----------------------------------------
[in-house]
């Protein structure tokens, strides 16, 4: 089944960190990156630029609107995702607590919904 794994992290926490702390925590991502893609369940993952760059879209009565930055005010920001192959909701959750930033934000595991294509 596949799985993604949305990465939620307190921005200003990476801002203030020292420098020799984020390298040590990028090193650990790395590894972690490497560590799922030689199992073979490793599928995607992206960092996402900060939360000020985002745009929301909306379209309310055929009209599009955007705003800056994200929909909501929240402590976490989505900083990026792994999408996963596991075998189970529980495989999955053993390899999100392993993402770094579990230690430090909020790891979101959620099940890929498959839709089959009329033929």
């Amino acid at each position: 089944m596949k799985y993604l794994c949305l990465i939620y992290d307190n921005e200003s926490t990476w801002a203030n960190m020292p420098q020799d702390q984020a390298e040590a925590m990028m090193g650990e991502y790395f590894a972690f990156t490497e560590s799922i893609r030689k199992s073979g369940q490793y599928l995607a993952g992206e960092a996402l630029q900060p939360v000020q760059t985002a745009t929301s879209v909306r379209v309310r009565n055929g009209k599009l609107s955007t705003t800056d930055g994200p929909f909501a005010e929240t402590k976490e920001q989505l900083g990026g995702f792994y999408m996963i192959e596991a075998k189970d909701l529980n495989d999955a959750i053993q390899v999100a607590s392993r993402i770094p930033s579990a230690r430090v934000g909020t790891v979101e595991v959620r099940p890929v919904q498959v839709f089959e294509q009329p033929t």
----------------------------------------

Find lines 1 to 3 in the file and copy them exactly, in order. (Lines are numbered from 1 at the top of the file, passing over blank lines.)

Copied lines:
[in-house]
């Protein structure tokens, strides 16, 4: 089944960190990156630029609107995702607590919904 794994992290926490702390925590991502893609369940993952760059879209009565930055005010920001192959909701959750930033934000595991294509 596949799985993604949305990465939620307190921005200003990476801002203030020292420098020799984020390298040590990028090193650990790395590894972690490497560590799922030689199992073979490793599928995607992206960092996402900060939360000020985002745009929301909306379209309310055929009209599009955007705003800056994200929909909501929240402590976490989505900083990026792994999408996963596991075998189970529980495989999955053993390899999100392993993402770094579990230690430090909020790891979101959620099940890929498959839709089959009329033929």
């Amino acid at each position: 089944m596949k799985y993604l794994c949305l990465i939620y992290d307190n921005e200003s926490t990476w801002a203030n960190m020292p420098q020799d702390q984020a390298e040590a925590m990028m090193g650990e991502y790395f590894a972690f990156t490497e560590s799922i893609r030689k199992s073979g369940q490793y599928l995607a993952g992206e960092a996402l630029q900060p939360v000020q760059t985002a745009t929301s879209v909306r379209v309310r009565n055929g009209k599009l609107s955007t705003t800056d930055g994200p929909f909501a005010e929240t402590k976490e920001q989505l900083g990026g995702f792994y999408m996963i192959e596991a075998k189970d909701l529980n495989d999955a959750i053993q390899v999100a607590s392993r993402i770094p930033s579990a230690r430090v934000g909020t790891v979101e595991v959620r099940p890929v919904q498959v839709f089959e294509q009329p033929t």